© 2014 Rackz_HRCom-_Game
Players have to tend themselves to the rules of the game, whether they are willing participants or not. True! Pushed far enough, it could be - or is - the new way to metrics. As a result, employees will find themselves following the rules of the game. Scorecard goals can be reached through team games. It has been happening in many large organizations, and even on Wall Street. The most interesting thing in gamification is that you can be drawn into it without knowing or willing! It is easy because games can be engaging, and there is the whole purpose of gamification.
Not a Game: Four Reasons Why Employees Quit.
Let's face it: the majority of workers want to have fun doing their job. Why do employees quit? It does not matter how much money they make or what titles they are given. The good ones will leave sooner rather than later if they:
- Feel manipulated and used - this works just for a short period of time. Good employees realize soon enough when an employer is all talk and no walk
- Feel that they are not given support by their employers - owners, managers, supervisors, whatever the case may be
- Feel bullied or mistreated by their supervisors or co-workers - there is a fine line between challenging and bullying
- Feel constrained - unable to move forward due to inflexible, internal structure or absolute lack of structure
So, bottom line, who are the people that you are going to keep regardless of the above conditions? Those who contribute minimally to your goals because they just need a job. This is why the results of the 2009 McKinsey survey remain relevant: engagement, motivation is about more than just money. Gamification could not only entice financial rewards, but also self-satisfaction, self-fulfillment, and competition. In other words, gamification answers the employee's need for challenge.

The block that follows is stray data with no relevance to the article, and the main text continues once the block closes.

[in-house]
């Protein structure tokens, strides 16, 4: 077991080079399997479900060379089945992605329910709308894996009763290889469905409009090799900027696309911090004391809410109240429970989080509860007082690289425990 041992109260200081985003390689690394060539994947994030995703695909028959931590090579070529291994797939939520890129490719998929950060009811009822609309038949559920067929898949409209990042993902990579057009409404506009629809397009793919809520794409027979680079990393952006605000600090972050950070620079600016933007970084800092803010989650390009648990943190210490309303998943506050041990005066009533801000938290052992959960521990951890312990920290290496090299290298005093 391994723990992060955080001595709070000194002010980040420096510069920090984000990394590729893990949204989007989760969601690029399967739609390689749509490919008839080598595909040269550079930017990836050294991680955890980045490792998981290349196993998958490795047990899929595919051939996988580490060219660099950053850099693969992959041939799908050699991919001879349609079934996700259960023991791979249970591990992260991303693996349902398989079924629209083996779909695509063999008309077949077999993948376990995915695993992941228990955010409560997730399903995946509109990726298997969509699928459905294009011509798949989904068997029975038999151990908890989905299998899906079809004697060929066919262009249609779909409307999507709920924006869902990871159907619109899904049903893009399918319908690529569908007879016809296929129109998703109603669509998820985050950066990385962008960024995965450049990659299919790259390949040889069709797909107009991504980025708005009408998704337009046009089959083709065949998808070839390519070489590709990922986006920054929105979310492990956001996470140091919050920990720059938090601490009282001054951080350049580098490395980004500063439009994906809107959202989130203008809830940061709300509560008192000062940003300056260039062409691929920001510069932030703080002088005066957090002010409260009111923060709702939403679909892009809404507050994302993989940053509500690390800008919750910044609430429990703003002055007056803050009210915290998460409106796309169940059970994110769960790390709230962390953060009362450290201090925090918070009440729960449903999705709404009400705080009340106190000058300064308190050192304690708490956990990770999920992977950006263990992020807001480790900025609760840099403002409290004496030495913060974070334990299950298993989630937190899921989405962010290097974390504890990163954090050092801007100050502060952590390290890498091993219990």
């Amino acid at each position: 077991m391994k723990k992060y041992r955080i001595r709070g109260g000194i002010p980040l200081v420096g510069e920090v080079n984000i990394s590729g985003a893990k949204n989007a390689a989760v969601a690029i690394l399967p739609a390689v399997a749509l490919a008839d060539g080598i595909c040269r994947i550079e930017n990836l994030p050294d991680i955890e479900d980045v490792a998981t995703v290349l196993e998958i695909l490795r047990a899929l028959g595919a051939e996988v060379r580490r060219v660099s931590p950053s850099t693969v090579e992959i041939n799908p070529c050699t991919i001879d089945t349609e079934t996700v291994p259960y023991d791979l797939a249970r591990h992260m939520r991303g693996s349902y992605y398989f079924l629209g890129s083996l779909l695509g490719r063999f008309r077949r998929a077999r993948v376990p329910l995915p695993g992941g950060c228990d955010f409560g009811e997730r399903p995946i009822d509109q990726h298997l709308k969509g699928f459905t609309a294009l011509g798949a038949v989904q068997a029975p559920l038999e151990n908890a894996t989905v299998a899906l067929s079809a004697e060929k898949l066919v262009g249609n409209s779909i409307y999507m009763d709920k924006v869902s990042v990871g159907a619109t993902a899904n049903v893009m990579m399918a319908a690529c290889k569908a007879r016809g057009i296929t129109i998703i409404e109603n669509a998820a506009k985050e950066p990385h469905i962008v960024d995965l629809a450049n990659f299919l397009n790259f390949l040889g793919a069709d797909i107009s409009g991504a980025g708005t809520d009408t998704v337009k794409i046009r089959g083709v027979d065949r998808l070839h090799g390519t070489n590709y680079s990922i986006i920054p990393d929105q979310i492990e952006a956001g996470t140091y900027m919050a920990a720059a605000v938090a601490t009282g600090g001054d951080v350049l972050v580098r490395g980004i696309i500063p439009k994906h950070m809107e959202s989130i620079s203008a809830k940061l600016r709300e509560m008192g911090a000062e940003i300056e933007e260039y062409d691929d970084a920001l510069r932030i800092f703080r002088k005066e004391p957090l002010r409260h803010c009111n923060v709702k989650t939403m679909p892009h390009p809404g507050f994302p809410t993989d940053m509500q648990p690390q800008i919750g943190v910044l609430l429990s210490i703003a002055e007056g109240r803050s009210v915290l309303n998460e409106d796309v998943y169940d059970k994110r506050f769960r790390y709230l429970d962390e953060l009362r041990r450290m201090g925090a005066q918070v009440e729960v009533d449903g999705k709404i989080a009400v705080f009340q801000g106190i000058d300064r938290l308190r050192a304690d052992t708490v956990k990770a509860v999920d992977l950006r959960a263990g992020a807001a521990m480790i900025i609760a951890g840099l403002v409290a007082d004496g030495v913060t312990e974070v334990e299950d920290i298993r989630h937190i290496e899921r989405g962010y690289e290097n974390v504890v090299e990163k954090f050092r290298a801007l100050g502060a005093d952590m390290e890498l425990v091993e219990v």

The Rule of the Game? Here, There, and Now!
It has already been over twenty years since we were told that the future in communication would be images popping out of the screen, smell-o-vision (good for flowers would I dare to I say?!), feeling...Well, special effects in 3-D in an imax theater are impressive enough.
Now, hello holograms! It is projected that within the next twenty years, holograms could replace us at meetings! Europe is always so interesting...
But today, closer to home, think Apple Inc for personal interface technology within wrist reach or Ebay for holograms in dressing rooms. On another level, imagine conference calls! Also fantastic for telecommuting jobs? How about globalization? No frontiers! Space and time are abolished. The future is literally within reach. Virtual reality is knocking at the door! Technology brings fun and games to business life.
No time constraints; however, communication hurdles can remain, despite technology. And this is when gamification does not work as a recognition program. Gamification is not necessarily about technology, but it can make good use of technology and game techniques to achieve business goals. In other words, technology and game techniques are the packaging.
According to the Spring 2014 Globoforce Workforce Mood Tracker™*, a Globoforce survey, over 70% of employees say that gamification is irrelevant to their productivity or engagement while 30% feel that gamification would bring positive results. A constant throughout time remains: gamification is not the only motivator in terms of engagement. Also, we now have a multi-generational and global workforce: there is no one-size-fits-all solution to engagement. According to one organization independant survey, in some countries the role of senior leadership is significant to employees while in others, social responsibility is going to draw more engagement on their part. The workforce is changing. We have to adapt, as organizations, as HR. Value-based recognition makes employees happy and happier according to Workforce Mood Tracker.
But caution! Recognition, through gamification or other type of recognition program could backfire. It could lead to complacency as well as to extreme competition.
The key to gamification? Yes, go for it, but know your workforce, adjust to situations and people, and learn when to use it and how to deliver it. Sometimes, it's all in the packaging.